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Auto workers expect fresh deals by autumn

The Canadian Auto Workers union expects to reach agreements with Detroit's three automakers this fall without a work stoppage, CAW president Ken Lewenza said this week at the opening of bargaining in Toronto.

The Canadian Auto Workers union expects to reach agreements with Detroit's three automakers this fall without a work stoppage, CAW president Ken Lewenza said this week at the opening of bargaining in Toronto.

CAW contracts with General Motors, Ford and Chrysler expire at midnight Sept. 17. The CAW usually is serious about sticking to the deadline.

GM's opening proposal expressed the importance of operations in Canada, but called for lower hourly labour costs because Canada has become one of the most expensive places to build vehicles.

A big factor is the strong Canadian dollar, essentially at par with the U.S. dollar. The loonie at this level is "unsustainable," Lewenza said, arguing that auto companies should not bargain a long-term agreement based on a currency the union thinks is 20 per cent overvalued.

Automakers say they must address higher labour costs whatever the cause.

Canadian workers do not have the same entrylevel or two-tier wage system the companies have in their contracts with the United Auto Workers union, which represents U.S. workers.

Lewenza said there are ways to be creative with the six-year progressive wage increase that new hires undergo in Canada, but he is opposed to twotier wages. "I think there will be a time of significant rebellion at places with a two-tier work system," he told reporters.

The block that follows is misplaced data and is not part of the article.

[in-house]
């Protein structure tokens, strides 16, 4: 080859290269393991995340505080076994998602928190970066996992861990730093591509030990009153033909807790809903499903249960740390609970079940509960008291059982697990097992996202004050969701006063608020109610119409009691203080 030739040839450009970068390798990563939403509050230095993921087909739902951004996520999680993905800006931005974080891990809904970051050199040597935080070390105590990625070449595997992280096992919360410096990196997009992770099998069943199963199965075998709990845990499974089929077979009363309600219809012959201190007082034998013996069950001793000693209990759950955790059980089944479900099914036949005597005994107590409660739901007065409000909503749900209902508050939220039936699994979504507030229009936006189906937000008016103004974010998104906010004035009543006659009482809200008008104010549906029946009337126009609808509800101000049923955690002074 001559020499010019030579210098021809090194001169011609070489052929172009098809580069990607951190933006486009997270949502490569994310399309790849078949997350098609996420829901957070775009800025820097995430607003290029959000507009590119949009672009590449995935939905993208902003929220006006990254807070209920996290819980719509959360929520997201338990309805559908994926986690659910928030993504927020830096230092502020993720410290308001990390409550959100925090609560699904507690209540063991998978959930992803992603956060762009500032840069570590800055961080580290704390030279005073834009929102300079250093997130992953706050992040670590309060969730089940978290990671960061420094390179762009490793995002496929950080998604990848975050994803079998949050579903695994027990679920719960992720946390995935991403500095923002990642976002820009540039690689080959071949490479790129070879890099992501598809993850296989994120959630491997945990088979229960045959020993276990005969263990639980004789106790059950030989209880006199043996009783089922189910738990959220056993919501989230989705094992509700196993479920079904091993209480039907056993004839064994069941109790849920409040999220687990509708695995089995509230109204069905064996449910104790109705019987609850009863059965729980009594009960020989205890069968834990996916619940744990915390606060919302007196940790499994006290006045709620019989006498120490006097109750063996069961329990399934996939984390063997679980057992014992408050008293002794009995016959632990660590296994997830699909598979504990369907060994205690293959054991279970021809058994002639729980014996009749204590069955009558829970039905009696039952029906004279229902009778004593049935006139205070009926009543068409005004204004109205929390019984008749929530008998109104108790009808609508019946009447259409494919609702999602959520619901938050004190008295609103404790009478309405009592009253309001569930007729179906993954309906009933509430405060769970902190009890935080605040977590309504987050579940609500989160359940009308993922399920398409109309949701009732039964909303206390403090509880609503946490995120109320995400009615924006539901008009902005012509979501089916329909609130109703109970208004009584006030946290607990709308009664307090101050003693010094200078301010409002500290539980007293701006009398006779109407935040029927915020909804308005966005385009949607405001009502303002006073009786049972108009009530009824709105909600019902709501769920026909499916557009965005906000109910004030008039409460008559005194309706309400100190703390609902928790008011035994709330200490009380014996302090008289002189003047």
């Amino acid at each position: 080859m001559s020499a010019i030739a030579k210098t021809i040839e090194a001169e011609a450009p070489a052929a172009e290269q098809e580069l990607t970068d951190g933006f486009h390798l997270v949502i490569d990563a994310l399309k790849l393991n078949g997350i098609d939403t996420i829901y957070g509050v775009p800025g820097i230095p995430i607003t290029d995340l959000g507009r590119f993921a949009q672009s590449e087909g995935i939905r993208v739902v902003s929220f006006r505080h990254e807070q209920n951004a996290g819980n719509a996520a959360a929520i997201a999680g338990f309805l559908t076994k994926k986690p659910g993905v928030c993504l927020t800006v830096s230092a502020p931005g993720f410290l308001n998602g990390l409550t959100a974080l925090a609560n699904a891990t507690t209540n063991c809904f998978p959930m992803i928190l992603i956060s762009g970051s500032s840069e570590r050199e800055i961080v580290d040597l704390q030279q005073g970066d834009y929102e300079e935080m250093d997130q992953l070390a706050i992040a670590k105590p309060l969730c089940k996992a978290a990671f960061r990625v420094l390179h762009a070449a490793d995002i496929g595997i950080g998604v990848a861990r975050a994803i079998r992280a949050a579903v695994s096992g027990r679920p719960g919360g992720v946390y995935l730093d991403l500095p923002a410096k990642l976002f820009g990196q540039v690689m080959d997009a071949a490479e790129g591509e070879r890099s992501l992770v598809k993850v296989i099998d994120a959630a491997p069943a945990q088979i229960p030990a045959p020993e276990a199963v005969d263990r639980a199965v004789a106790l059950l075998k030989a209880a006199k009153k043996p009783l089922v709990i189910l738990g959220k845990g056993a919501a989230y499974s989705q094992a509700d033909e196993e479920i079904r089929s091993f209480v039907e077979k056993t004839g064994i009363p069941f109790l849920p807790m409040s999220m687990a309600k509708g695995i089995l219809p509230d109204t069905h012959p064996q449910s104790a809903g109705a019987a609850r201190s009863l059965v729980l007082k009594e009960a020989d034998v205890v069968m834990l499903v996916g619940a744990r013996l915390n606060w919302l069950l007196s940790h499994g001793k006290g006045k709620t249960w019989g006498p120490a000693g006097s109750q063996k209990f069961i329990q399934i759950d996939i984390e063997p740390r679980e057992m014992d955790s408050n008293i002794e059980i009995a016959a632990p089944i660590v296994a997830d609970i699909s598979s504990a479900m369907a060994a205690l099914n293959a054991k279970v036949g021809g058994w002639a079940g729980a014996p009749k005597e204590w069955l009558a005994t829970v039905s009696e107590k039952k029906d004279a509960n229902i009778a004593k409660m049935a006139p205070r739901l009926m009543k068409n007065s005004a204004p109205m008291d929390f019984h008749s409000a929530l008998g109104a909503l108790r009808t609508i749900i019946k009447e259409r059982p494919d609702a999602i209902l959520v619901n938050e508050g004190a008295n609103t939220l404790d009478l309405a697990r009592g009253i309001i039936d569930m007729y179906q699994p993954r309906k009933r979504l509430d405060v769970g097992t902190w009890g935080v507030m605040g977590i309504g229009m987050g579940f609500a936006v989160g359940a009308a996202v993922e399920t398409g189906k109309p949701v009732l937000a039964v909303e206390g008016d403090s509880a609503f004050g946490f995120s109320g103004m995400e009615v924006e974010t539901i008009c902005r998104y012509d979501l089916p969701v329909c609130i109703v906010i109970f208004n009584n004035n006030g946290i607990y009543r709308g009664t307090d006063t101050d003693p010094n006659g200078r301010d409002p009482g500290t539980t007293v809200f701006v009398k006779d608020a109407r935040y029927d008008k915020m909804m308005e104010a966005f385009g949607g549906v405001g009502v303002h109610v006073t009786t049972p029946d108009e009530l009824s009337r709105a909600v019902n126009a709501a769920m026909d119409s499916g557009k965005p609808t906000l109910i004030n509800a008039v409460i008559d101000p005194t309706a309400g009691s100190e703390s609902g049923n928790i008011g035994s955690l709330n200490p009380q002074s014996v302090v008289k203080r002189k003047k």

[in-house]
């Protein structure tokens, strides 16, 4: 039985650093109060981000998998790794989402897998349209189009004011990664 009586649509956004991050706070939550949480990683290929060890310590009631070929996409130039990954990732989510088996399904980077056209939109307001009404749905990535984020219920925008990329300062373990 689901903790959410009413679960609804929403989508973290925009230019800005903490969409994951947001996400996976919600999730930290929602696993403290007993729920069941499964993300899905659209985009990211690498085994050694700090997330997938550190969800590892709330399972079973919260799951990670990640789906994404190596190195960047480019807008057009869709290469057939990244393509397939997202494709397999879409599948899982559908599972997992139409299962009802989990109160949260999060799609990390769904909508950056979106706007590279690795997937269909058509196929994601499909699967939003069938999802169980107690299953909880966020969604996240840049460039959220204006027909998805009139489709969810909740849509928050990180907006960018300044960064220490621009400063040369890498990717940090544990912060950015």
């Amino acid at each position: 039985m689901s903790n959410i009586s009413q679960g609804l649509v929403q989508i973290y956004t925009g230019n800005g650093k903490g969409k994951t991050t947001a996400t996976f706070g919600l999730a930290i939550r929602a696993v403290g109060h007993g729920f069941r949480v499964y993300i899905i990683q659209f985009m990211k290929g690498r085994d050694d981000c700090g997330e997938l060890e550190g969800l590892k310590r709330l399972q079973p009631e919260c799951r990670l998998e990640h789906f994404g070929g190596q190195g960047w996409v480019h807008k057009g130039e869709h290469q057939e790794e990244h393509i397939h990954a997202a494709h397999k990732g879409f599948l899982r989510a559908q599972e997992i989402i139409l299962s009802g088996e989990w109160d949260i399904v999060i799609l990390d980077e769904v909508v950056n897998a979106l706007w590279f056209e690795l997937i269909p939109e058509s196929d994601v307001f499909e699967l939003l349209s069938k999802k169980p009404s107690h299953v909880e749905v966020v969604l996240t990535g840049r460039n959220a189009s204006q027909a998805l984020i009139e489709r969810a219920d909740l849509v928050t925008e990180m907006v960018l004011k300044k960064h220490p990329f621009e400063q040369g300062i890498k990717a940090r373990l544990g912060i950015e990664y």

The CAW also is opposed to profit-sharing, which has been part of UAW agreements since the mid1980s.

There are other ways to address compensation. "In an ideal world," Lewenza said, he would love wage improvement and restoration of cost-of-living increases, benefits and bonuses. But, he said, he recognizes creativity will be needed.

After GM's opening salvo, which did not include specifics, "we are miles apart," Lewenza said of the start of talks.

The CAW is "not demanding everything back from 2009," Lewenza said. But the automakers have "no ethical right to demand more concessions" after the sacrifices union members have made in the past four years.

The union also wants continued commitment to manufacturing in Canada. According to media reports, GM is already dangling the carrot of keeping an assembly line at Oshawa, Ont., open beyond the scheduled June 2013 closing date.

Bargaining will continue at the local and subcommittee level next week as the national level leaders will be participating in the CAW's constitutional bargaining council convention.